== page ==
Crisis management: what is it, why is it important and how to do it

Crisis Management

Doing the best crisis management is critical for the survival of companies, so it is necessary to plan before the problem happens

It is a mistake to think that a company cannot be hit by a crisis. Every business, no matter the segment or size, is subject to problems involving its image, whether due to natural disasters, legal nature, failures in equipment or services, work accidents or fiscal obstacles.

It is to deal with these moments that crisis management exists. In this article, understand what it is, how important it is and how to invest in this set of practices that can save your business from many losses. Also, find out how the Customer Success area can minimize these problems and help you deal with the situation.

What is crisis management?

Crisis management, also called crisis management, is a set of practices that aim to deal with an unexpected problem, internal or external, that can cause financial losses and damage to the company’s reputation. This type of problem tends to happen by surprise, pose a threat to the business and require quick decision-making.

In addition to dealing with problems as they occur and the effects they cause, crisis management also includes identifying sources of risk to deal with them before the crisis sets in.

Because dealing with crises in the best way is critical for the survival of companies, many businesses create a contingency plan in advance, which must be followed as soon as problems arise. In addition, it is necessary to learn from the mistakes that have already occurred, devising strategies so that they do not happen again.

How important is crisis management?

Crisis management ensures that the company reduces the damage caused by problems that arise suddenly and that, if not properly resolved, could even cause the business to go out of business. These are some reasons why the company should invest in good crisis management:

  • Act quickly and efficiently when faced with a problem;
  • Contribute to the company’s survival in the market;
  • Preserve the company’s reputation in the market;
  • Reduce the impact of the crisis, both internally and externally;
  • Learn from mistakes, avoiding them in the future.

How to do crisis management?

Being in the market means being constantly exposed to crisis situations. Therefore, it is important to have a prior crisis management plan in order to preserve the credibility and image of the company, preventing any negative impact or even using this as an opportunity to intensify or generate new business.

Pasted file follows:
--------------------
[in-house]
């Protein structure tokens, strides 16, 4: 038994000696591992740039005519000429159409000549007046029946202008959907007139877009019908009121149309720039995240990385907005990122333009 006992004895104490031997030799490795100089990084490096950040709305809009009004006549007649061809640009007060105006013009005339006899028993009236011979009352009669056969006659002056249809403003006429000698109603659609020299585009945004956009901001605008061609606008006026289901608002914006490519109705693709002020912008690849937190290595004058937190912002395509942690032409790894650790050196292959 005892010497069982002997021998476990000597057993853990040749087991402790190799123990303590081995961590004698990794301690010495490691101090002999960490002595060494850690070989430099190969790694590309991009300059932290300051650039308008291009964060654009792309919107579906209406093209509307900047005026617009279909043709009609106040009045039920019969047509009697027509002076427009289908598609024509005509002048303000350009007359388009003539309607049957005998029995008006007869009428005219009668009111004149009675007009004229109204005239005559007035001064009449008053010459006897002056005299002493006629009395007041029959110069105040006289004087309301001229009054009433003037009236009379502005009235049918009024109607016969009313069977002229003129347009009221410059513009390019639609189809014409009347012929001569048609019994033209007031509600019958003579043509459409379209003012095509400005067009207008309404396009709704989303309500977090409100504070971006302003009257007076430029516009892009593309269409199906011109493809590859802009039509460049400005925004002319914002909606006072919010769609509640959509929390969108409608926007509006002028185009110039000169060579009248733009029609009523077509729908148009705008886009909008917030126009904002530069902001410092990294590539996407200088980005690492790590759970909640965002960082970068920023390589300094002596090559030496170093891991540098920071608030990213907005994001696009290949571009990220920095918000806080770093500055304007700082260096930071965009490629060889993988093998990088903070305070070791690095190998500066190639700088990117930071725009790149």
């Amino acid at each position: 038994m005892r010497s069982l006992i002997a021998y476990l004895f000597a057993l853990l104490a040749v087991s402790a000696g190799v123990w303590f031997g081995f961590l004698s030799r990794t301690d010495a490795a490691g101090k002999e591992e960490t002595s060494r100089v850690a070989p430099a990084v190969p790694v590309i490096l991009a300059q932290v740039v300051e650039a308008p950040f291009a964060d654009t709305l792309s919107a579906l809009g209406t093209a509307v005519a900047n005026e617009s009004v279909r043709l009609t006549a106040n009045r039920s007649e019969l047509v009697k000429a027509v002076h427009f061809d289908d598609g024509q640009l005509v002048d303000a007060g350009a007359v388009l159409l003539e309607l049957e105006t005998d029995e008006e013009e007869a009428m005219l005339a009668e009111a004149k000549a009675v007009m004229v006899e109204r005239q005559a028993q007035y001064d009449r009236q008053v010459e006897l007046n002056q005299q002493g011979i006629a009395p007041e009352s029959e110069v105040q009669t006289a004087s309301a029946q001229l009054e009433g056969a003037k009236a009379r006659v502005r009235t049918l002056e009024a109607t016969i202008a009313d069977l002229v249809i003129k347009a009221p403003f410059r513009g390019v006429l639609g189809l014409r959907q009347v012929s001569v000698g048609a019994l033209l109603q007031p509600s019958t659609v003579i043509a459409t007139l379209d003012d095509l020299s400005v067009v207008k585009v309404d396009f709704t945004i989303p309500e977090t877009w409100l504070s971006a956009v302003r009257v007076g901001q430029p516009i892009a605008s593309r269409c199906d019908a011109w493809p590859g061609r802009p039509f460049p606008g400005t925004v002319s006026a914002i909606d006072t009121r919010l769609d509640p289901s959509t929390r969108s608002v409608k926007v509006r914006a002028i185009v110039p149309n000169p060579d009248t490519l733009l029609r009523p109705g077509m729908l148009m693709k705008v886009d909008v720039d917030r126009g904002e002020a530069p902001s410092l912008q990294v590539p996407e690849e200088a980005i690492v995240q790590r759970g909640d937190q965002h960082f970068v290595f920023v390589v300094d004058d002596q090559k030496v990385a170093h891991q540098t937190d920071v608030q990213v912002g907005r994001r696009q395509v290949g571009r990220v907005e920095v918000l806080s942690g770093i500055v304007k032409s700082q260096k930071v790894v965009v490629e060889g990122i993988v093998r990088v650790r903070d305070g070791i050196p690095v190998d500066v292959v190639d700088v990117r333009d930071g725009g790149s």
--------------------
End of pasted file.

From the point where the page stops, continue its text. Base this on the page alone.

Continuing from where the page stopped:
There is no magic rule or mathematical model that can and should be followed for these moments of conflict, so each company must work according to its reality and be constantly updating itself. However, there are some points that can avoid or help to minimize the effects perceived in the repercussions of the crisis:

1. Know your customers’ perceptions

Knowing your customers’ perception of your company also helps to avoid crises. But how?

Through this information, it is possible to understand how your business is seen in the market. To find out, use satisfaction and branding surveys. By monitoring customer satisfaction, the company understands how the customer relates to them, if they are satisfied and if they are loyal. You also better understand how to communicate with these people.

By creating this relationship with the consumer, it will be easier to overcome crises.

2. Invest in customer experience

Offering a good experience is essential in today’s competitive market. What you may not know is that this action also helps to deal with crises.

This is because, if a customer has a good experience with the company, it is easier to retain them. If, in addition to going through a crisis, the business offers a bad product or service, or even poor service, it will be easy to replace it.

3. Set up a crisis management committee